The Dalits could no longer buy tea or vegetables in Chakwara or hire farm implements. The local doctor wouldn’t treat them. The fair price shop ostracised them. The local mechanic wouldn’t repair their bicycles. Filthy abuse greeted them everywhere. Their men were stalked, women abused, their main busti besieged.

The upper castes publicly threatened a “bloodbath” unless the Bairwas paid a fine of Rs 51,000 and, worse, signed a “compromise” document promising “willingly” to maintain caste apartheid in the use of the pond. Intimidation, fear and lynch-law ruled Chakwara. This was ‘terrorism in slow
motion’ for the Dalits.

That’s when the State law and order machinery finally came in — at the Bairwas’ repeated pleading. Its first response was to tell the Dalits to obey parampara and maintain village ‘unity’. (Dr Ambedkar would have squirmed, as he did in the village ‘community’-panchayat raj debate in the Constituent Assembly). They mustn’t rock the boat.

The police were amazingly perseverant with their “mature” advice and with rebukes and insults to the Dalits for breaking “tradition”. Despite this, Babulal and Radheshyam lodged their first information report at Phagi police station on December 22. The police took no action — a clear case of dereliction of duty in a cognisable offence under the SC&ST Prevention of Atrocities Act, 1989 (POA), and the Indian Penal Code.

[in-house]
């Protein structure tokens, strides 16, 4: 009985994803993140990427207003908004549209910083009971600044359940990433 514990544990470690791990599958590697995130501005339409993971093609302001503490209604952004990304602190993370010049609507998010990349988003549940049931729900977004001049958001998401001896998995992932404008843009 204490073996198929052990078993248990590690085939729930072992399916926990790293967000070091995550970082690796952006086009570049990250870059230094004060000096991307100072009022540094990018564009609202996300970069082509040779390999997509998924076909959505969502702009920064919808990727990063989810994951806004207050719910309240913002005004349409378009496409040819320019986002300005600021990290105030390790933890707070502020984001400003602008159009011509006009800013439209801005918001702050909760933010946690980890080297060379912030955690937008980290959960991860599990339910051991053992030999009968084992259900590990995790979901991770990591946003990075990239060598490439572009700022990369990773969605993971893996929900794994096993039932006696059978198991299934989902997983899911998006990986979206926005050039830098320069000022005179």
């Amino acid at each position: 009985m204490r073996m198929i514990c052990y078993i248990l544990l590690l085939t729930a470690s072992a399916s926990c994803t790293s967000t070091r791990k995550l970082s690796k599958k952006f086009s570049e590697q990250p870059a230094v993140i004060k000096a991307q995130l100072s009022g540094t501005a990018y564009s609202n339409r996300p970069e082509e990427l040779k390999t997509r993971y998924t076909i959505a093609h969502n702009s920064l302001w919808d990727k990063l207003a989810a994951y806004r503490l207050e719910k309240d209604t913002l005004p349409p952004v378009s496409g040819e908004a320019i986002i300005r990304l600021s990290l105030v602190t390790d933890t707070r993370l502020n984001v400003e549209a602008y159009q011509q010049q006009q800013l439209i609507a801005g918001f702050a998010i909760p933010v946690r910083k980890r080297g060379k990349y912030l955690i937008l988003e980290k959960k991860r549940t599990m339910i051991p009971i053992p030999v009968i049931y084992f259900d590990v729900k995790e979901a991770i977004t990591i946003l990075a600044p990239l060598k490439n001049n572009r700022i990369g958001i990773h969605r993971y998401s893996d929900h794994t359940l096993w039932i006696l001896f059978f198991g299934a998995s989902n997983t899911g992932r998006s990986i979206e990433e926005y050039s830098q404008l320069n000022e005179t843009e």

In less than two weeks, the case was declared closed: another ‘compromise’ had been thrust down the terrorised Bairwas’ throats by an administration that refused to physically protect them or invoke the POA to deter/punish the savarnas.

The police and the district authorities — at least until two months ago — have been studiedly callous towards the Dalits’ plight in the face of savarna oppression. Admittedly, they defended the Dalits’ right to take out a procession on September 20/21 with the declared objective of bathing in the pond. But they didn’t defuse a violent, unlawful 10-15,000-strong savarna assembly at Phagi, which wanted to attack the Dalits and “teach them a lesson”.

By and large, the authorities have seen themselves not as enforcers of the law, but as upholders of the conventional, hierarchical, caste-ridden social order.

The State Human Rights Commission, a statutory body, has in some ways been an even greater disappointment. It received a complaint from Babulal and Radheshyam on December 28. It could have initiated an independent inquiry, but it ordered the superintendent of police to investigate. Once the police reported that a ‘compromise’ agreement had been reached, HRC too closed the
file after issuing some proforma notices to the complainants, presumably through the police (which Babulal says he never received).